Because it’s not possible to go in depth with every single album, and two highly progressive releases have released in such close proximity, here’s, in brief, summaries on the Ihsahn and Haken albums.  

   Amon Amarth don’t have much left to prove to the world at this point in their career. Within the nearly three years since Deceiver of the Gods was released, the band have grown exponentially beyond an overseas sensation, into a juggernaut worldwide. Taking that opening slot on the Mayhem Festival main stage proved to go a long way, as the band embarked on two headlining North American tours the following year, each time growing larger than before.  

I’ll be the first to admit that I never expected much out of Fear Factory when I first listened to them. To my surprise, they became a group of musicians who I respected for their in-your-face albums with the chops to back them up. Nobody could argue that while you knew what you were getting into with Fear Factory, you wouldn’t end up disappointed. With that said, I’ve always been wary of anything associated with industrial metal, in the sense that it can be so computerized and clean, at times, that the thrill of actually seeing an industrial band live would not be able to replicate that.  

Deftones have been on a bit of a roller coaster the past decade or so. The band emerged in the nu-metal scene in the mid 90s, but around the turn of the century they began to branch out into more sonically adventurous directions, transforming their already unique sound into something one of a kind, and making every album a stepping stone for their natural progression. 2012’s Koi No Yokan saw the band receive an exorberant amount of attention in the media, and rightly so, as the album was nothing short of an accomplishment in many regards.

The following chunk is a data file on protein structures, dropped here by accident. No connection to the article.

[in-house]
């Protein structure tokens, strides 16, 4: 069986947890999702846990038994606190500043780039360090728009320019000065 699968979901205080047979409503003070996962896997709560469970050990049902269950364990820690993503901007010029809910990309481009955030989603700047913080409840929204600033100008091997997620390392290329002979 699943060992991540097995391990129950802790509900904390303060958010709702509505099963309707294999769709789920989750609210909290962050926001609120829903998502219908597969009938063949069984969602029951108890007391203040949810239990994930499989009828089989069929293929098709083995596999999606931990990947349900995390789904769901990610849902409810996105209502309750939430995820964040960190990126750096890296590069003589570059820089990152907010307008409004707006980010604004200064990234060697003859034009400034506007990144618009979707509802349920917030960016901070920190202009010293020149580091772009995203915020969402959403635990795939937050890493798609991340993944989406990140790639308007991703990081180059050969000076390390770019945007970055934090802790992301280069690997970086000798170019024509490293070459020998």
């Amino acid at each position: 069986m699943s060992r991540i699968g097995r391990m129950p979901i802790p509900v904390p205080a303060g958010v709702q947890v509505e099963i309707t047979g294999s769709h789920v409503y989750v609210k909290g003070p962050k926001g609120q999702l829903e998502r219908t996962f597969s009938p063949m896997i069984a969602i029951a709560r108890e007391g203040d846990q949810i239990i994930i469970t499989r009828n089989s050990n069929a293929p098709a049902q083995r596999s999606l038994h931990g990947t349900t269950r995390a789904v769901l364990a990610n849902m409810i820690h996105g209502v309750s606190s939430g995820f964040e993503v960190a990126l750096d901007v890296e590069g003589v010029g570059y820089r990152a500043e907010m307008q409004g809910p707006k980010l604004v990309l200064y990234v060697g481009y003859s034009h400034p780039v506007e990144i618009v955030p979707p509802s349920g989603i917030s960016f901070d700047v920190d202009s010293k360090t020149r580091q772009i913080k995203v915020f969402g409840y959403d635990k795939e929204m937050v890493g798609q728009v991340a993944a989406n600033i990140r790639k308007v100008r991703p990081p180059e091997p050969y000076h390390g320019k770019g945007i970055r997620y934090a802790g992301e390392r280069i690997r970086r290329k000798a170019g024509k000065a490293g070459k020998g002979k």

Chances are, if you’re into metal, your first love for a band wasn’t Gorgoroth or Suffocation. I’ve met a person or two who went from prog rock into tech death, but in actuality the majority of people in the metal community started with the basics: Judas Priest, Iron Maiden, and even hard rock bands that influenced the genre, like Van Halen. It’s almost like Metal 101, and everyone has to go through it at some point or another. And whether you enjoy the music or not, you can’t deny the influence on the genre, let alone how it has impacted the world.  

Sometimes, when tours get announced, the lineup is just too good to pass up, even if you aren’t entirely familiar with the bands attached. I could argue that I enjoyed Intronaut and Scale the Summit as bands and that they’re great musicians, but improper timing on my behalf never allowed me to give the respective bands as much time as they deserved. I’m familiar with a good deal of their songs, and given the fact that they were all withstanding the staggering amount of music I’ve digested clearly says something about the quality of the bands as a whole.